"nothing to do; nothing to lose" by Shih Shu (1660? - 1740?) Timeline
English version by James H. Sanford
Original Language Chinese
Buddhist : Zen / Chan 17th Century
"nothing to do; nothing to lose" among the flowers, darkening clouds above the pines, a sinking sun spring deepens with urgent birdcalls autumn declines to the cries of insects dawn: darkness wrapped in darkness this, the end of every quest.
So much went on inside the uneventfulness that was this morning that i cannot put it all into one entry. I have never thought to make our home a sacred place or to locate or create sacred spaces inside it. My computer sits on a desk that also contains objects of special meaning representing Asia. In a bookshelf over my left shoulder are faux Southwest Indian bowls and other objects. (For some strange reason, among them are icons of the Russian Saint Siluon.and Mary and her infant.) In the corner of the living room that was intended as my "shrine" is a small assortment of Tibetan Buddhist devotional objects, purchased years ago in support of Tibetan political liberation. These places have for some reason, never been the venues of my meditation.
But in my backyard there is a tree, I'm sorry that i can say little more about it. I do not know its species (possibly some kind of oak) or its age (probably about 15 years) Like most things and persons in my environment i have never made any effort to know about it, let alone know it. But about two years ago i became aware of another tree and was so fascinated by its treeness that i have begun to make friends with other trees, especially the four in my yard. (The shrubs, flowers and grasses will have to wait, i make friends slowly and one at a time)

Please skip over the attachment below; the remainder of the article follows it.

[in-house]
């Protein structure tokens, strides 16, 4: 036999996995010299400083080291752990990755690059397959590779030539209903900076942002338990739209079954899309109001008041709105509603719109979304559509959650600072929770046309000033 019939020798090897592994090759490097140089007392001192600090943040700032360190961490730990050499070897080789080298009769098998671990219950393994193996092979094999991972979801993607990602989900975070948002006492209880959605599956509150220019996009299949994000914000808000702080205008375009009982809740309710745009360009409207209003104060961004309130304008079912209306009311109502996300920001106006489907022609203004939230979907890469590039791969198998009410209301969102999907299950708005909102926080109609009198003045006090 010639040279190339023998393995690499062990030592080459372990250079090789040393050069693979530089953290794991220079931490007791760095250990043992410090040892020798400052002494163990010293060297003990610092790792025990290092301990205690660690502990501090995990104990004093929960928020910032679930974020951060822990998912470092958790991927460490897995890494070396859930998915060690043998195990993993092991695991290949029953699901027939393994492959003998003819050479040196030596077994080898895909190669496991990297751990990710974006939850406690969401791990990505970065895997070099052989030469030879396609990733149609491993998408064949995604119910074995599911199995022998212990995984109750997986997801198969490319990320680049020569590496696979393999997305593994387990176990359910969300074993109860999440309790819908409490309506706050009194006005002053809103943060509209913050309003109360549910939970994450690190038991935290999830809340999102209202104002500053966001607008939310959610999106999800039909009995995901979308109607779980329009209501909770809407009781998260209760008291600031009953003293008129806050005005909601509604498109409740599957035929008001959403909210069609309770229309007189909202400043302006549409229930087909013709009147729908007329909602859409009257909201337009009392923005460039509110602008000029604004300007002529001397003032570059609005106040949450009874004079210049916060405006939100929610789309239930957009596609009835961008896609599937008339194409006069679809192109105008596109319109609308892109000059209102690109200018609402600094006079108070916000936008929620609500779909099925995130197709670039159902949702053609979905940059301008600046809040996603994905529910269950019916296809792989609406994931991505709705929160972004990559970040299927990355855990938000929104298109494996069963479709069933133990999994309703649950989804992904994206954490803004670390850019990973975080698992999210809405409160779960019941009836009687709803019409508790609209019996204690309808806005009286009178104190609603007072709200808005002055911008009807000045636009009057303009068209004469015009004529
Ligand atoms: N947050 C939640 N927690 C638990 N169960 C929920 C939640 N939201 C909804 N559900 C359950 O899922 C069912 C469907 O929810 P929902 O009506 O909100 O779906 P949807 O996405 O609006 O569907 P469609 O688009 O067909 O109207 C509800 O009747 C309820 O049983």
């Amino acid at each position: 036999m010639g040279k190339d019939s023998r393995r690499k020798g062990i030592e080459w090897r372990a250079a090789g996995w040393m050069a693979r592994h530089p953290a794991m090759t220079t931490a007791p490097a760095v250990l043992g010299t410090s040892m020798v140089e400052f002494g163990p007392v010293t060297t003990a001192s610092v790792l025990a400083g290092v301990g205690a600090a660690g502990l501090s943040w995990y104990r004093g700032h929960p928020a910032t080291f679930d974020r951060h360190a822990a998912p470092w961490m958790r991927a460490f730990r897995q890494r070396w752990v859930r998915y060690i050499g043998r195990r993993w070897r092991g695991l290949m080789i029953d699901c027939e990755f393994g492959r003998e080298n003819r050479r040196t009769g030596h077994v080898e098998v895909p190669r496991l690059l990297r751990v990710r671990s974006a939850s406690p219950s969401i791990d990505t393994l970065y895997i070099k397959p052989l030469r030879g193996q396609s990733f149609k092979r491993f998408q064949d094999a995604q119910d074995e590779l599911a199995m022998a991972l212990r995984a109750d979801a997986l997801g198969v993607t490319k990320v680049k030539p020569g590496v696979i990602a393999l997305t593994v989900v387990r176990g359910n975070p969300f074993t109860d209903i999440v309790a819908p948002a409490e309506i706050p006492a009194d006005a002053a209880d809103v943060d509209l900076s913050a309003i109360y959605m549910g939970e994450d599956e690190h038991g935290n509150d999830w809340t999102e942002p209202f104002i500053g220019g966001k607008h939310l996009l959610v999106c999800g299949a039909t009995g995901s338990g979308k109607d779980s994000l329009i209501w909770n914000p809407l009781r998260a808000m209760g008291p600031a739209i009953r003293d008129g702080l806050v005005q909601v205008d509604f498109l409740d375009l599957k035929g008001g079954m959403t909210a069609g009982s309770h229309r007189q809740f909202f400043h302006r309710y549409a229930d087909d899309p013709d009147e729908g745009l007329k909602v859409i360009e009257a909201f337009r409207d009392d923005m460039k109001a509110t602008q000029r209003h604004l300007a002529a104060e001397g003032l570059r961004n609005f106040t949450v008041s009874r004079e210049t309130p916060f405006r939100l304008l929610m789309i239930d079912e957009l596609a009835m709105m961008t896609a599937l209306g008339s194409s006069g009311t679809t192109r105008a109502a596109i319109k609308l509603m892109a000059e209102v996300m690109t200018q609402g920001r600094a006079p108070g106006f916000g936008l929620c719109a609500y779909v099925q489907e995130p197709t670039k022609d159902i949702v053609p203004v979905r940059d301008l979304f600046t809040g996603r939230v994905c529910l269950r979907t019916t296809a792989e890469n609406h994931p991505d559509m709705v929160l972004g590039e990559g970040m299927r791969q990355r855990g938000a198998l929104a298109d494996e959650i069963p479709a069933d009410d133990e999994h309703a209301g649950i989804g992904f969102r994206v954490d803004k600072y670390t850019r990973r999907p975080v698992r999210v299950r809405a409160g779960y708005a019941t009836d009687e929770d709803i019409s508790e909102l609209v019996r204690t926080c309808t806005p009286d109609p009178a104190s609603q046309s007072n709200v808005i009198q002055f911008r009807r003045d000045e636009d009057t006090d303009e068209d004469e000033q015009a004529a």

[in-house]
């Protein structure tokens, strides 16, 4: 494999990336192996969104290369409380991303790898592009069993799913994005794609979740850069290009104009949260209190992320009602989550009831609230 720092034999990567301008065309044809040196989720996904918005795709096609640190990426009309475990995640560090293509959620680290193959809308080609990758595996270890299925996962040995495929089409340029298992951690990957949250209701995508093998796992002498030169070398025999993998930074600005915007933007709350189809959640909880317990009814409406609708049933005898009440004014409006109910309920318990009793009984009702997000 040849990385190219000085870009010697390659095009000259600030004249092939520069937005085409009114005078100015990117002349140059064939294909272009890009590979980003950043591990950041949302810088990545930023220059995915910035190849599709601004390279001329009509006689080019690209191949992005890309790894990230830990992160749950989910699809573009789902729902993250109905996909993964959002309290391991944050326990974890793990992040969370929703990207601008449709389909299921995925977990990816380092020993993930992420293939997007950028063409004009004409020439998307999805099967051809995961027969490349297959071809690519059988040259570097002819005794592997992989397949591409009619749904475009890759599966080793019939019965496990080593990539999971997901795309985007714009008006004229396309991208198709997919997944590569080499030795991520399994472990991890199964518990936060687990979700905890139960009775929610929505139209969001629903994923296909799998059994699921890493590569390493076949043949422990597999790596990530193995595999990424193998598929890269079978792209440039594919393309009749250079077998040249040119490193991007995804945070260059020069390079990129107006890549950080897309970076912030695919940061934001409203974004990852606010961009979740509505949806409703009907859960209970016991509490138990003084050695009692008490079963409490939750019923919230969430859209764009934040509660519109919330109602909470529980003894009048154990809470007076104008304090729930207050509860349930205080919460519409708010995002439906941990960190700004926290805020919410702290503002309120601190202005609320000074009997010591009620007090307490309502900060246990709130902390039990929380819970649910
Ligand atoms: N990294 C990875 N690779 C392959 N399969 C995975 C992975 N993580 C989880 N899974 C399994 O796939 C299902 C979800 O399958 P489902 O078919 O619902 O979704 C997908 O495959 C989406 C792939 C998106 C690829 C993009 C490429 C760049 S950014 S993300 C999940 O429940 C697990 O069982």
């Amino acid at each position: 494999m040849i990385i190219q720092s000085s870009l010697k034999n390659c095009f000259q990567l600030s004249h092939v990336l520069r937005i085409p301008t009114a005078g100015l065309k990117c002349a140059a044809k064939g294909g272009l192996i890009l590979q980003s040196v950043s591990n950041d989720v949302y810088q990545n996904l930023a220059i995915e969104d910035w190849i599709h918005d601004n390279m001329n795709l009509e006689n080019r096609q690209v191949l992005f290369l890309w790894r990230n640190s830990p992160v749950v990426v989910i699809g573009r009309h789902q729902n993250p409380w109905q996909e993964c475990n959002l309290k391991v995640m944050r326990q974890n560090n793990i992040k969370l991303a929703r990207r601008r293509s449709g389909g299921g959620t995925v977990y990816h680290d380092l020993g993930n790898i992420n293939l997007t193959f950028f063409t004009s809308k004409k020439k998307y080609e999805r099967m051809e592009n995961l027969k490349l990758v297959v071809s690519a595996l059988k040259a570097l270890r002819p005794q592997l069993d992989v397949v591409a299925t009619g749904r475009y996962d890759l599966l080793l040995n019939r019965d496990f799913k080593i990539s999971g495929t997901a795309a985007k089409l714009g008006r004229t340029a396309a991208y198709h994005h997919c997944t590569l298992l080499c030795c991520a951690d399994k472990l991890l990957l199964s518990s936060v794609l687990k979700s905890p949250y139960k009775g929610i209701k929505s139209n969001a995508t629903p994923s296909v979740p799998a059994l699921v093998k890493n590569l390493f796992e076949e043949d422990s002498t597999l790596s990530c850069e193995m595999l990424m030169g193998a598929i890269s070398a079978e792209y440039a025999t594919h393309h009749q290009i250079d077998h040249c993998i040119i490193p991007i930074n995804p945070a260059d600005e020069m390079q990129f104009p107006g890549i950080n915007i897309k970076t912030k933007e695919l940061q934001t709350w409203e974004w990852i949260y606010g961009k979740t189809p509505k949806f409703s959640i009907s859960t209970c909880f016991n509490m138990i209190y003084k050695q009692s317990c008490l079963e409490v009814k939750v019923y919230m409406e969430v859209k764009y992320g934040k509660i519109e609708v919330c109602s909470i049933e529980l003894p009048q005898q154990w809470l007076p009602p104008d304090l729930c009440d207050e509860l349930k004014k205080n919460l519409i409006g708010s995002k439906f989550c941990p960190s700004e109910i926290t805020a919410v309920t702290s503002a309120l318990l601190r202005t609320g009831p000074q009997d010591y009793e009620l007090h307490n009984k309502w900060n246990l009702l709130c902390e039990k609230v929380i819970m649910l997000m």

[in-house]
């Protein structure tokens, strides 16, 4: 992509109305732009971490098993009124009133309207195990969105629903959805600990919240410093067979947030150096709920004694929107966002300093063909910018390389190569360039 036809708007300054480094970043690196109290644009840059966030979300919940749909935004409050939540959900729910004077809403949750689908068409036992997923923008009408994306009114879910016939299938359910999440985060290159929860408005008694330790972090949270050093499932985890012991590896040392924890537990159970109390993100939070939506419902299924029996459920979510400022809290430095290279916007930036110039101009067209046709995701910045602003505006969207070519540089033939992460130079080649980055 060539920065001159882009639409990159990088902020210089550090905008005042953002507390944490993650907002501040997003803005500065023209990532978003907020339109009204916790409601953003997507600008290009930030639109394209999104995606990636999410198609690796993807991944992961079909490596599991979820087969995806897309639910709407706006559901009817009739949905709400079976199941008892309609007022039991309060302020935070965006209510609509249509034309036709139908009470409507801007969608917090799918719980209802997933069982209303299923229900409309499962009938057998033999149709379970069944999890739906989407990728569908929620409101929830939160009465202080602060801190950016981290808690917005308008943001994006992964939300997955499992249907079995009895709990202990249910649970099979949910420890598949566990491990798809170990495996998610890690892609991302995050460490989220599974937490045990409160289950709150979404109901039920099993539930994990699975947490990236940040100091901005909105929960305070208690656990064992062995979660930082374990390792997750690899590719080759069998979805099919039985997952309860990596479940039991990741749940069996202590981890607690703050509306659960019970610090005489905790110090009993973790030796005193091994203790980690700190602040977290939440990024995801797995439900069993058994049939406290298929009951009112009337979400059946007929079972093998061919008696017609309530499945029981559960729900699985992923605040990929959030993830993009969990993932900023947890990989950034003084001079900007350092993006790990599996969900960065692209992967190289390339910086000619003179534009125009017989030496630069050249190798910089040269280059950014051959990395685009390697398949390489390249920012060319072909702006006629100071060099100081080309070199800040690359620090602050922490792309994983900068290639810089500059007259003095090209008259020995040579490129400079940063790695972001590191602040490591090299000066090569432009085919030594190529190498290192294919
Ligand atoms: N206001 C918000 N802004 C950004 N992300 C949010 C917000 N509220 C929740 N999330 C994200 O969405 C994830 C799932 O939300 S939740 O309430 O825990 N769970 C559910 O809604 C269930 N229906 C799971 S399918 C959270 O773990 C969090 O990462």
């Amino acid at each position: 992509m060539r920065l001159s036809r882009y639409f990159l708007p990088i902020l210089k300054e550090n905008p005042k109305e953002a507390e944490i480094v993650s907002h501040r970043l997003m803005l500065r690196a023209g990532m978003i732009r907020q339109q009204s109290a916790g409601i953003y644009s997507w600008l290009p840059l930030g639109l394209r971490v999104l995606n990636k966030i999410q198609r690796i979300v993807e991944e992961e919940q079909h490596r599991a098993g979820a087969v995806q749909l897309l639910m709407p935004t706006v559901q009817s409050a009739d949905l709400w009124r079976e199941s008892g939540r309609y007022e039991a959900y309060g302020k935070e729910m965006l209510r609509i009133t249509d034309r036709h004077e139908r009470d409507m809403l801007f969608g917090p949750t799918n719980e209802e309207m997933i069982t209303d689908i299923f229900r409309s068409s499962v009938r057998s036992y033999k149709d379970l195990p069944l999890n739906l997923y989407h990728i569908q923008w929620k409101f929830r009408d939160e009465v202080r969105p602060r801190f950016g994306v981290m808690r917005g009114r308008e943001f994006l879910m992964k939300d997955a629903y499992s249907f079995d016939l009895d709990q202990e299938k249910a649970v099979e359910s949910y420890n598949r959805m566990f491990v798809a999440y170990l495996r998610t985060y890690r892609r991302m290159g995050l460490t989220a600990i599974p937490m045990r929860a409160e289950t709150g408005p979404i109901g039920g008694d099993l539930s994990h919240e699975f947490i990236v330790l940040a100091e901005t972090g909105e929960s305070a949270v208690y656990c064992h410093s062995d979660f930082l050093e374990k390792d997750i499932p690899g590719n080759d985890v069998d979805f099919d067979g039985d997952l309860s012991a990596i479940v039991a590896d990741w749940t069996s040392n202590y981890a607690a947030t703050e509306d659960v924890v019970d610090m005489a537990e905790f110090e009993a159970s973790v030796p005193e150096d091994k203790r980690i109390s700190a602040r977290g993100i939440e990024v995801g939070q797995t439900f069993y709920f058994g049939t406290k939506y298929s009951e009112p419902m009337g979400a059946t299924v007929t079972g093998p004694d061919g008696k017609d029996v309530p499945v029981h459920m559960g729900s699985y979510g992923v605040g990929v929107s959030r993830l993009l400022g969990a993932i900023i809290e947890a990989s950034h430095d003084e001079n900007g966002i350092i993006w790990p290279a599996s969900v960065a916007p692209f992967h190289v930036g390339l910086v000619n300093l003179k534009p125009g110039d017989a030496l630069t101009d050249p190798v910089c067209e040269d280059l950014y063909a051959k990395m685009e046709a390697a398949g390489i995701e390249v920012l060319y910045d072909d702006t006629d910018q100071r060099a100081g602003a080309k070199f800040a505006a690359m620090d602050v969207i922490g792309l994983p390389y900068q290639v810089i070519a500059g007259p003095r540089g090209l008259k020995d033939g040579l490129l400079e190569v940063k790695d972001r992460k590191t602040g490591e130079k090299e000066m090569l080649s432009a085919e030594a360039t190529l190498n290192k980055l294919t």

My place to read and think, when i am not in front of the computer, is my chair at the table just inside the patio door. When i turn my head, the tree fills my vision and i stare at it or contemplate it for seconds or minutes, sometimes for many minutes as i did this morning. It stood there, absolutely still, as if waiting for an audience before beginning its performance. It was still for what seemed an inordinately long time. Then some of the leaves began to flutter.
Usually the fluttering begins at the periphery, where leaves are most exposed to the breeze and where their movement is most likely to be noticed. Today the extremities of the tree remained still and the movement began in the middle. Almost in the center of the tree, there is a hole in the dense foliate, almost circular, maybe thirty inches in diameter, through which the sky can be seen. But it seemed this morning to be a different sky, a deeper sky, that somehow penetrated beyond the stratosphere. And the leaves which bordered this circle seemed to beckon. I, of course, did not follow.
I have had at least one other experience that i identify as similar. Maybe twenty years ago, Dianne and i were at Mass. It was night and the Church was lit by candles. We knelt during the consecration and as i stared at a flickering and melting candle, i felt my body start to flicker and melt with it. I felt my knees sink into the kneeling bench, then into the floor. I panicked and violently withdrew my attention from the candle. Everything immediately returned to "normal." I promised myself that if such an experience ever occurred again, i would not fear; i would not resist.
This morning there was no fear nor resistance. I did not follow because i did not know how. I stayed with the experience until it ended of its own accord. I did not stand and start walking in the direction of the tree. I don't know why i didn't do that.
I thought afterward that that "hole" seemed like one of these "thin places" where the veil between this and "other" worlds might be penetrated and where the "mystery" might be particularly close. For it is not the world that has become disenchanted, only ourselves.